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Pentagon hacker says charges have been manufactured




Pentagon hacker says charges have been manufactured
Pentagon hacker says charges have been manufactured



http://www.theregister.co.uk/2006/08/25/extradition_hacker/ 

By OUT-LAW.COM
25th August 2006

The hacker at the centre of an extradition storm after he broke into the 
US Military and NASA computer systems has said the charges against him 
in the US have been manufactured to ease his extradition there.

"For it to be extraditable under their computer laws in America you have 
to have caused $5,000 worth of damage and lo and behold they say that 
every computer I was on I caused exactly $5,000 worth of damage so it is 
patently a falsely structured argument," Gary McKinnon told OUT-LAW.

McKinnon makes the claims in OUT-LAW Radio, a new weekly podcast from 
OUT-LAW launched today.

Home Secretary John Reid signed McKinnon's order for extradition to the 
US in July, a decision McKinnon is now appealing. McKinnon's lawyers 
have warned that not only could he face a secret military trial with no 
right of appeal, but that he could even be sent to detention camp 
Guantanemo Bay.

"At first I laughed when this was first raised, I said 'come on, don't 
be ridiculous', but as someone pointed out most of the people if not all 
the people have never even proven to have been terrorists and they've 
been languishing there for years," McKinnon tells OUT-LAW Radio.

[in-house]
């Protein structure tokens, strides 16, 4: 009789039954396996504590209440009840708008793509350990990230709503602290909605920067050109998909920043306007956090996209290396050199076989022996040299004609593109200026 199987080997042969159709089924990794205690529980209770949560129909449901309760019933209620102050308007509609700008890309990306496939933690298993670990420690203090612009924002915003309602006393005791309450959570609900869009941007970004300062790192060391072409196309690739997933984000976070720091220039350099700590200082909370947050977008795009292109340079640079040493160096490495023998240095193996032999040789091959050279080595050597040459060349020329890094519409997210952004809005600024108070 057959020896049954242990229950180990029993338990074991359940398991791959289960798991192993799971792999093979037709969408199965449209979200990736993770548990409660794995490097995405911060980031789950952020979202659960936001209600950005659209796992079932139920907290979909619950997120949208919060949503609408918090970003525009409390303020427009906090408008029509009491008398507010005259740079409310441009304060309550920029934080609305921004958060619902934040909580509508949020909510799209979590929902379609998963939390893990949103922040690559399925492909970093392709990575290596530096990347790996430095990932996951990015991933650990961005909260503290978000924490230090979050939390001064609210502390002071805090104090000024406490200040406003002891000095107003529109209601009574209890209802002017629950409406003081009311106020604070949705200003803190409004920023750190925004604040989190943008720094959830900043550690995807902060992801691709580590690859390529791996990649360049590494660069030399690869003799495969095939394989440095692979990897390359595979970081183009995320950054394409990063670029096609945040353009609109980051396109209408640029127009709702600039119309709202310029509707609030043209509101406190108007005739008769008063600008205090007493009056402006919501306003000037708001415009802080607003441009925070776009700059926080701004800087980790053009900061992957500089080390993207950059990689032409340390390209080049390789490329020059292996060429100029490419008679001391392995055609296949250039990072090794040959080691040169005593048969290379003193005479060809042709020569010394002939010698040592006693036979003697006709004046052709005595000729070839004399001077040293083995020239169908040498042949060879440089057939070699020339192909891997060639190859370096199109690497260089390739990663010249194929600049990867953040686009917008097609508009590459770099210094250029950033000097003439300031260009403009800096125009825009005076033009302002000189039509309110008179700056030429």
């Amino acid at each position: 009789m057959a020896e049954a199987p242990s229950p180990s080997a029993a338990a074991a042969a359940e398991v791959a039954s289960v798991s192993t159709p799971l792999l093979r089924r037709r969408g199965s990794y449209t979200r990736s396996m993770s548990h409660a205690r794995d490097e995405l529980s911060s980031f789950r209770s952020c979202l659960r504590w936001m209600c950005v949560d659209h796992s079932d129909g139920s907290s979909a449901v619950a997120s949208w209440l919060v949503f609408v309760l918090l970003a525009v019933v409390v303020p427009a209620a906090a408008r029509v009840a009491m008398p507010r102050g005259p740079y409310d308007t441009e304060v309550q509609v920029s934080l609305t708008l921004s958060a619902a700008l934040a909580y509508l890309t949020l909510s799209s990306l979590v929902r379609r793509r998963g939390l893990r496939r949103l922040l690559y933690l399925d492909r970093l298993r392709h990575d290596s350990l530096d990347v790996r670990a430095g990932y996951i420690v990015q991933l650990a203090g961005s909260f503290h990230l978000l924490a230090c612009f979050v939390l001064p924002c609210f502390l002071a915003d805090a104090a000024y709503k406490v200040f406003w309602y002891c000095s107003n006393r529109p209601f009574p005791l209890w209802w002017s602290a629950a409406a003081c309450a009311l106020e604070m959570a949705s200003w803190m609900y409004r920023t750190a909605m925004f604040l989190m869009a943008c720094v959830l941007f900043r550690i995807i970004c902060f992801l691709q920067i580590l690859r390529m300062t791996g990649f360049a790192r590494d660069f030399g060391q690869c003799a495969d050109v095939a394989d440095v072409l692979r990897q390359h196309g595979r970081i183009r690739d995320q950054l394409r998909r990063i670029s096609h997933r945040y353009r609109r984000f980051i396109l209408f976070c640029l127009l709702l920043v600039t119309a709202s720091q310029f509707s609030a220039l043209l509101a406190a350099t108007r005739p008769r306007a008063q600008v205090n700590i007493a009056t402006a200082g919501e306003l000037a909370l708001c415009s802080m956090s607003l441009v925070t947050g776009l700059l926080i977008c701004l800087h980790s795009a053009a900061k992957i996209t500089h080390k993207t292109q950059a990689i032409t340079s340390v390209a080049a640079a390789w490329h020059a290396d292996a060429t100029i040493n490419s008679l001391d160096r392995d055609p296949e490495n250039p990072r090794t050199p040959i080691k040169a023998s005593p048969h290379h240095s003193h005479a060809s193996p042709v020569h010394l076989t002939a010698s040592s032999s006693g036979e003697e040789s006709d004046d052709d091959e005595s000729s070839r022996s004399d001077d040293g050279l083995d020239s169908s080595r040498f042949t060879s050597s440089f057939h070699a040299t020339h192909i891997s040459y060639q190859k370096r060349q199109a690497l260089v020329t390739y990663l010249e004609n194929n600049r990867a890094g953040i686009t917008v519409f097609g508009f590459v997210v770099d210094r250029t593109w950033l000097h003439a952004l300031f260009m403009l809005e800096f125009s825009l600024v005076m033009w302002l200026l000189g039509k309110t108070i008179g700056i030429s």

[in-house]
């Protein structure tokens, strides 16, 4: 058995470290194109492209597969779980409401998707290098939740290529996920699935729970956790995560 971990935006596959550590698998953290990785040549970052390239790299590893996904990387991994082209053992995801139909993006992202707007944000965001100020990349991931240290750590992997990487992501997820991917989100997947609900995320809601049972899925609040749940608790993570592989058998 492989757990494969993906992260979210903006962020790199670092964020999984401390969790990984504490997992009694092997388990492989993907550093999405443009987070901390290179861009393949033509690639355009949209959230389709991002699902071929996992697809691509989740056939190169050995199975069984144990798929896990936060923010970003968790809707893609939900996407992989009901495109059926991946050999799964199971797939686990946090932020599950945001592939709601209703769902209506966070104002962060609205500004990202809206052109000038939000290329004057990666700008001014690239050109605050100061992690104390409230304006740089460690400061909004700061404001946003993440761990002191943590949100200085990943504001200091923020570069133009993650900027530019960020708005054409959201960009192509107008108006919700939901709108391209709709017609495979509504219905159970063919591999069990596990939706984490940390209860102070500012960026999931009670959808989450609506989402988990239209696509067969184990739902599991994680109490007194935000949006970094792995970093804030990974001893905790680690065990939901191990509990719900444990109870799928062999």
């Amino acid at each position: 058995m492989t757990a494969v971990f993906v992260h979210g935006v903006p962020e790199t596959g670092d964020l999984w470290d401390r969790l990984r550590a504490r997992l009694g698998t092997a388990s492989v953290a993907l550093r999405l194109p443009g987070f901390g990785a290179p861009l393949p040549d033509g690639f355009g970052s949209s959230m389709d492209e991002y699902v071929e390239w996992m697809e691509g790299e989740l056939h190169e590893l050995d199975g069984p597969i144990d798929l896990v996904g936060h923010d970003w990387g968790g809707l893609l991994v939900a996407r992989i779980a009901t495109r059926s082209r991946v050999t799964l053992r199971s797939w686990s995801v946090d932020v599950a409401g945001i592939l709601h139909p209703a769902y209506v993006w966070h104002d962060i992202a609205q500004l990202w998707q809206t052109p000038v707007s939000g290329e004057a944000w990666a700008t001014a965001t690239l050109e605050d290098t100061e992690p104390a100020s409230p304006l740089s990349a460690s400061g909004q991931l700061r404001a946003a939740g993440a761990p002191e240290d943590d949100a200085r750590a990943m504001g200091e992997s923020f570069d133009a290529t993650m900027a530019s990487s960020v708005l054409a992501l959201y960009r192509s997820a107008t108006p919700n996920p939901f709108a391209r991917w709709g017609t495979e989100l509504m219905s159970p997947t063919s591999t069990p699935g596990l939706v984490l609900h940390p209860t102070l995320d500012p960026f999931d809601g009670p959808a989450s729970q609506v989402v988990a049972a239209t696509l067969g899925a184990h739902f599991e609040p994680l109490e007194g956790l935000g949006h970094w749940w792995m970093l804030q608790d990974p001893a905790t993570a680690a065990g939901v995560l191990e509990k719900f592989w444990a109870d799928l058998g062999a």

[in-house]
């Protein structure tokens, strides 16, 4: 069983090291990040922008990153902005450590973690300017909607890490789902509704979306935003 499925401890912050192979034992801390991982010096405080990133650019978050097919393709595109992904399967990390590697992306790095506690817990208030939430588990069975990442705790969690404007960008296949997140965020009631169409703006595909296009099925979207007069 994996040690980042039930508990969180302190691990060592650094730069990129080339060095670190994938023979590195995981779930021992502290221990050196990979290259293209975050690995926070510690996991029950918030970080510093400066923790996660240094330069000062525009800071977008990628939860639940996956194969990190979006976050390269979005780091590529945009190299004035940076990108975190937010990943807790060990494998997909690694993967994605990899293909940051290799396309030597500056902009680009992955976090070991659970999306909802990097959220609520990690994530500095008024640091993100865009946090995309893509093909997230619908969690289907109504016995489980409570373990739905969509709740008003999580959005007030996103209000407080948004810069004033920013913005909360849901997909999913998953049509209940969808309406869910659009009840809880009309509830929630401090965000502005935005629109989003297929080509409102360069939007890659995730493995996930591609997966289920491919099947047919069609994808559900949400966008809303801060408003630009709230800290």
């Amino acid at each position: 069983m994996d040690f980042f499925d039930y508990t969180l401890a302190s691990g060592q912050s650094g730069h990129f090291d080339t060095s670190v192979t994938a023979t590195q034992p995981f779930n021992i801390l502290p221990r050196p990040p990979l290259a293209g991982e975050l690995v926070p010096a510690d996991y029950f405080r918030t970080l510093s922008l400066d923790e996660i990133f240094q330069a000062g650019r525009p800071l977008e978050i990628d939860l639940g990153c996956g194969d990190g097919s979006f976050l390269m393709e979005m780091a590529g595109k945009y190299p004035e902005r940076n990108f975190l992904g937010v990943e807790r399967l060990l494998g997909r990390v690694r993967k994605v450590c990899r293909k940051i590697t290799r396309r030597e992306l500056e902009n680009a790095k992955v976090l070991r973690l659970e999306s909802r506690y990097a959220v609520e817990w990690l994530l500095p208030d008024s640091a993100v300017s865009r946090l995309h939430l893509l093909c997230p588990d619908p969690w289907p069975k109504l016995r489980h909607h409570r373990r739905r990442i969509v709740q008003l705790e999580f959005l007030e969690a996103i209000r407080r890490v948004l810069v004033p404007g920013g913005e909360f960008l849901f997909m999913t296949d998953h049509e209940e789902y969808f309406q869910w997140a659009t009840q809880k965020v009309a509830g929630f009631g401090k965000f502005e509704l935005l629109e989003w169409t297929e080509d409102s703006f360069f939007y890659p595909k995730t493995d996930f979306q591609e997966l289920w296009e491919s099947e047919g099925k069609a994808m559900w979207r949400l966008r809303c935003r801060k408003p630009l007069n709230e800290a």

"Whereas allegedly I've directly attacked military networks, so that put 
it in perspective for me."

McKinnon admits accessing the secret computers in 2001 and 2002, saying 
that he was looking for and found evidence of alien life and 
reverse-engineered alien technology. But whereas UK prosecutors said 
that he would serve community service, US prosecutors are publicly 
threatening him with sentences of up to 70 years in jail.

McKinnon argues that he should be tried, but that it should be in the 
UK, where the offence was committed. He says that he was working with 
very basic hacking tools from a simple internet connection, and that the 
only reason he was able to access systems was because security was so 
poor.

"When you look at the fact that my method for gaining entry was scanning 
for blank passwords, technically you could say that there was no 
security to begin with," he said.

Hear the interview: OUT-LAW Radio - http://www.out-law.com/page-7212 

Copyright 2006, OUT-LAW.com


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